In this project we address the problem of detection and tracking of moving sequences in complex scenarios. The ideal goal of segmentation is to identify the semantically meaningful components of an image and grouping the pixels belonging to such components. While it is impossible to segment static objects in image at the present stage, it is more practical to segment moving objects from dynamic scene with the aid of motion information contained in it. The aim of image segmentation is to segment the video frame into background, foreground, objects, and sub objects with different characteristics so that the mesh can represent the motion of objects perfectly.
IMAGE SEGMENTATION BASED DETECTION
~Temporal Multiscale Decomposition
STEPS IN THE PROJECT—PROJECT FLOW
~Read the video sequence
~Perform the segmentation based detection using Temporal Multiscale Decomposition.
~Then we have done the post processing for the sequence.
~Finally then track the detected output using EM algorithm.
~Store the output images.
Prime focus of this project is to detect & track moving objects in video at low- to moderate- resolution and frame rate. A flexible tracking pipeline is used that allows to investigate different combinations of foreground extraction, feature extraction and motion correspondence algorithms. In feature extraction, features such as the centroid, the size, and the average pixel intensity of each moving object could be extracted. These are then used in tracking algorithms such as Kalman filters to track the objects from one frame to the next. Additional logic is incorporated for track maintenance to determine constraints such as the number of frames over which an object must be tracked successfully for it to be assigned a track and the number of frames over which no object is assigned to an existing track, making the track disappear.
The algorithm is implemented in four steps which as illustrated;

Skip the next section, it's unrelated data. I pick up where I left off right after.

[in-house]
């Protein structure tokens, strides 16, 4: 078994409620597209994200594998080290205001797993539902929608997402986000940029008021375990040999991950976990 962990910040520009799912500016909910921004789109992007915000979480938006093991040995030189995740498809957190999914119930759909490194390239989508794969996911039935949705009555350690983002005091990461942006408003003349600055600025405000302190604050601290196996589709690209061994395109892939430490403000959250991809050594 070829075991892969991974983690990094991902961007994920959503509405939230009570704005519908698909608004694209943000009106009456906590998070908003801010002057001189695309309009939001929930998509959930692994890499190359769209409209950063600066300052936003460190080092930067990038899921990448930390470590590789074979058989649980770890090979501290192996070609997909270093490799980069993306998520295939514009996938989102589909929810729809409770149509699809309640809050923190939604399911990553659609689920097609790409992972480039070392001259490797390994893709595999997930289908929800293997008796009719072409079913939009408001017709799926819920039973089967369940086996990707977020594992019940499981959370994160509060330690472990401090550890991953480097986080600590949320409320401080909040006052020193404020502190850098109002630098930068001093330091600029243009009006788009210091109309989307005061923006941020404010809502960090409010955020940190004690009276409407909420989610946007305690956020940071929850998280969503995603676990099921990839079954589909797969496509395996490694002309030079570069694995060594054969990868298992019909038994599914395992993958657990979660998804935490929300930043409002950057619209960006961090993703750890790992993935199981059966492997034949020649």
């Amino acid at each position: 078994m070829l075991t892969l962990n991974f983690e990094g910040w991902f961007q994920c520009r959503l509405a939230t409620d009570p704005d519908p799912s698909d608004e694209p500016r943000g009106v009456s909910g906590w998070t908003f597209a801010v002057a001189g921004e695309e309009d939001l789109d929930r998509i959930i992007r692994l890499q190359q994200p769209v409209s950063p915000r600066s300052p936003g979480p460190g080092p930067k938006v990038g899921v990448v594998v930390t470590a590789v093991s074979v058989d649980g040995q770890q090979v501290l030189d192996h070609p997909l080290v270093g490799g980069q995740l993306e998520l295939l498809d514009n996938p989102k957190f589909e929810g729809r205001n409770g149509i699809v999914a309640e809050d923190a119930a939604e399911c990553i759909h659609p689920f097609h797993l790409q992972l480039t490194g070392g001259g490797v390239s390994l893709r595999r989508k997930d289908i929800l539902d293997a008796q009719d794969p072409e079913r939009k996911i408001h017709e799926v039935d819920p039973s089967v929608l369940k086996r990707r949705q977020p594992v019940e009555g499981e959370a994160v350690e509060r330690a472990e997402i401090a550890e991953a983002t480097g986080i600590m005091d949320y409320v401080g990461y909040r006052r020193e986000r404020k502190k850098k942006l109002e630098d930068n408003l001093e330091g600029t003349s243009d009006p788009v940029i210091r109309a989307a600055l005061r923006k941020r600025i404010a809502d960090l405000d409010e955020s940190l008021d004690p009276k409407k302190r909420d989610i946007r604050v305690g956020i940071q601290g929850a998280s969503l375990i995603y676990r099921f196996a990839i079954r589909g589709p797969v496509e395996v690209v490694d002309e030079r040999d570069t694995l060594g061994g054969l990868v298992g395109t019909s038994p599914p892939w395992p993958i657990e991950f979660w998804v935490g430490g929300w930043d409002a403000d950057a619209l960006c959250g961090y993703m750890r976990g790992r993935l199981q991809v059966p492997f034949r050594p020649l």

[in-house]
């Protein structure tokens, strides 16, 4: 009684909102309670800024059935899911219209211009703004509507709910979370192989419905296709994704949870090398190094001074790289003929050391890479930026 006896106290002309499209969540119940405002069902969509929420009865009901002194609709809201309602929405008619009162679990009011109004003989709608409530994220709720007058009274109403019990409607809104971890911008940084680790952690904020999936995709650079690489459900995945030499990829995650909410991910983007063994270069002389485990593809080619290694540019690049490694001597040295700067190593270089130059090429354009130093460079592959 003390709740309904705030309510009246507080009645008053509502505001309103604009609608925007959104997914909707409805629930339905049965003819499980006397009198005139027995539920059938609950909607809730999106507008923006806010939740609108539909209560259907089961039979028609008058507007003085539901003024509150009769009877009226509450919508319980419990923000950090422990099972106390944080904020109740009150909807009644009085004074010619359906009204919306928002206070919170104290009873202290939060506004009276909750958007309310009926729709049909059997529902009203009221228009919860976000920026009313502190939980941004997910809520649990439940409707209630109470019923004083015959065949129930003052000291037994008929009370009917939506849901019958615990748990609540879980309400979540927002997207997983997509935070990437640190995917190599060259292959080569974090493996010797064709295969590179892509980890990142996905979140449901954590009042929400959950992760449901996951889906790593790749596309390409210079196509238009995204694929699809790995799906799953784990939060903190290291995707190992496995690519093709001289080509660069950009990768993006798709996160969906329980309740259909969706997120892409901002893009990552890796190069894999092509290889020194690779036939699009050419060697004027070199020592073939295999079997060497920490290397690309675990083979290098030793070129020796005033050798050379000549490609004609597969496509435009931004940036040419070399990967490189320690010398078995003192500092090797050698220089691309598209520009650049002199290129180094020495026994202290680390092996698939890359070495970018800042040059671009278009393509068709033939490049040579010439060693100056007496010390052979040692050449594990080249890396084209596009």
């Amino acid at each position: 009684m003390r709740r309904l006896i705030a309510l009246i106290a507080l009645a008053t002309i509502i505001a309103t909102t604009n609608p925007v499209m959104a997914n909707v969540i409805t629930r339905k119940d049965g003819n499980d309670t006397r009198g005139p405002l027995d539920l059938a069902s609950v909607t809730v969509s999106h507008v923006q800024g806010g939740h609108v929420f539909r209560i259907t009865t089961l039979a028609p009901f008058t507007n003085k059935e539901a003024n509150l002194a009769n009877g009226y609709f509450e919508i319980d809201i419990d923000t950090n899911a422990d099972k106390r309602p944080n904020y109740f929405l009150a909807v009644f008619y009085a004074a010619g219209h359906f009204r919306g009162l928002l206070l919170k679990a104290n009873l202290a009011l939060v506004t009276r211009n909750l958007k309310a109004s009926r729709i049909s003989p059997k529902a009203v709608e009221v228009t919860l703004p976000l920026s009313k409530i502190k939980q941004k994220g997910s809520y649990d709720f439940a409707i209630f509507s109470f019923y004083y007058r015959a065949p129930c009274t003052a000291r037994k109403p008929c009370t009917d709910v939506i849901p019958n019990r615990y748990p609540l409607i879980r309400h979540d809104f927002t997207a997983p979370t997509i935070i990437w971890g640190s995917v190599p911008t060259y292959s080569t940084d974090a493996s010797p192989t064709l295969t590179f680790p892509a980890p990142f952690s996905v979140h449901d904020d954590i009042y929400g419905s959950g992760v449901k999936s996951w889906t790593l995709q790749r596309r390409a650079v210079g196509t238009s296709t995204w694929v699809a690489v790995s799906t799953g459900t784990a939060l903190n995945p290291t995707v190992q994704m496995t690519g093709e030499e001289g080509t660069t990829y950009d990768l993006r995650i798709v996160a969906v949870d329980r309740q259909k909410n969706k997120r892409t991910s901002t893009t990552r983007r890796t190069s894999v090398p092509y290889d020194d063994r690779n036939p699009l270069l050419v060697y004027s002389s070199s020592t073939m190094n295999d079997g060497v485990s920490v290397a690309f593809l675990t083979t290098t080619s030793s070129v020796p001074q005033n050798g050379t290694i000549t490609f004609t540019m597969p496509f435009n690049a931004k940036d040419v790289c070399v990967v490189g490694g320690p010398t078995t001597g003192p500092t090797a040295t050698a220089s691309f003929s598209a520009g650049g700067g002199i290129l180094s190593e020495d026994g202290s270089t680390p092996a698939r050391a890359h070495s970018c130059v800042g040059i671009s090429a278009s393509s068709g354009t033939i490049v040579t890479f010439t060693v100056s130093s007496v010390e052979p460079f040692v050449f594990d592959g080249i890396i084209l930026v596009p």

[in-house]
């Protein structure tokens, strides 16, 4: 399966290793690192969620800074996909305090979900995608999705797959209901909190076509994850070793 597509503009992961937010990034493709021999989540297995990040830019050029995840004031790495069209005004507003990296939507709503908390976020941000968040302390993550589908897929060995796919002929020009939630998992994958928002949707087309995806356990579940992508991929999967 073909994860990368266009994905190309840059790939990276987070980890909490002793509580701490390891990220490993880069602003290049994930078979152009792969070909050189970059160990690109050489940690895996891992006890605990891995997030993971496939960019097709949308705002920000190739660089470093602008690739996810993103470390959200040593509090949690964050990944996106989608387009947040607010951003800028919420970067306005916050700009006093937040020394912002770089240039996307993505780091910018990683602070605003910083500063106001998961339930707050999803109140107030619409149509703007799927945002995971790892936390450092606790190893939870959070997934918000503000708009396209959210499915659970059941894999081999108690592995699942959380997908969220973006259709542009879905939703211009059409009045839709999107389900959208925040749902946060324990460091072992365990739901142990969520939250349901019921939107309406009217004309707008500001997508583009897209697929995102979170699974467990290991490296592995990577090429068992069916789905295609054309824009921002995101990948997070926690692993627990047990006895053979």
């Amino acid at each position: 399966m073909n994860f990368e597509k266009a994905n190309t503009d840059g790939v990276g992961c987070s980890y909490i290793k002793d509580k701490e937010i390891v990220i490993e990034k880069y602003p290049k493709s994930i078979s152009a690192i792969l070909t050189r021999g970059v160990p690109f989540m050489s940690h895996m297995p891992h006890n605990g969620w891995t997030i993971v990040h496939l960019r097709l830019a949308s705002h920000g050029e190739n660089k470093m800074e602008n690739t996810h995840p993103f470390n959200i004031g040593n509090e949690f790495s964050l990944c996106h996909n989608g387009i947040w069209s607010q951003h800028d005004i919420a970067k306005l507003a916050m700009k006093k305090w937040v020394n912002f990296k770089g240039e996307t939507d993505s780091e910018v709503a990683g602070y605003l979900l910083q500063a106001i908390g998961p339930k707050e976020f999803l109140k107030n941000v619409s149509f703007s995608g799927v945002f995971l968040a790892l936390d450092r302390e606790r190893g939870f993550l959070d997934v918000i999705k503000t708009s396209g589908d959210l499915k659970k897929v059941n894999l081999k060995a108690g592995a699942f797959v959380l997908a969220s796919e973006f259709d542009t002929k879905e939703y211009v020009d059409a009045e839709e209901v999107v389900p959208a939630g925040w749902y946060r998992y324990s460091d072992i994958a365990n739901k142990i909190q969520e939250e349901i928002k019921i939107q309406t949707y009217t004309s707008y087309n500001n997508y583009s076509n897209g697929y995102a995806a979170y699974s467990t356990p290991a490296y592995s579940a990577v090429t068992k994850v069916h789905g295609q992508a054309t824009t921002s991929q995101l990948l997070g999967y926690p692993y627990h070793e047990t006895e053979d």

(1) In the first step, a possibly apparent camera motion is estimated and compensated using an 8 parameter motion model.
(2) In the second step, an apparent scene cut or strong camera pan is detected by evaluating the median-squared error (MSE) between the two successive frames, considering only background regions of the previous frame. In case of a scene cut the algorithm is reset.
3) The third step is a change detection mask (CDM) module; . First, an initial CDM called CDMi between two successive frames is generated by a relaxation technique, using local thresholds which consider the state of neighboring pixels. In order to get temporally stable object regions, a memory for change detection masks (CDM) is then applied to make use the previous segmentation results. The updated CDM (CDMu) is then simplified using morphological closing operator to generate the final CDM for object detection.
(4) By the fourth step, the same technique as explained above is used to obtain an initial moving object mask (OMi) from the CDM. It is then adapted to luminescence edges of the corresponding frame, resulting in the final object region.
Post processing techniques are applied to reduce the noise. The background elimination method uses concept of least squares to compare the accuracies of the current algorithm with the already existing algorithms. The background registration method uses background subtraction which improves the adaptive background mixture model and makes the system learn faster and more accurately, as well as adapt effectively to changing environments.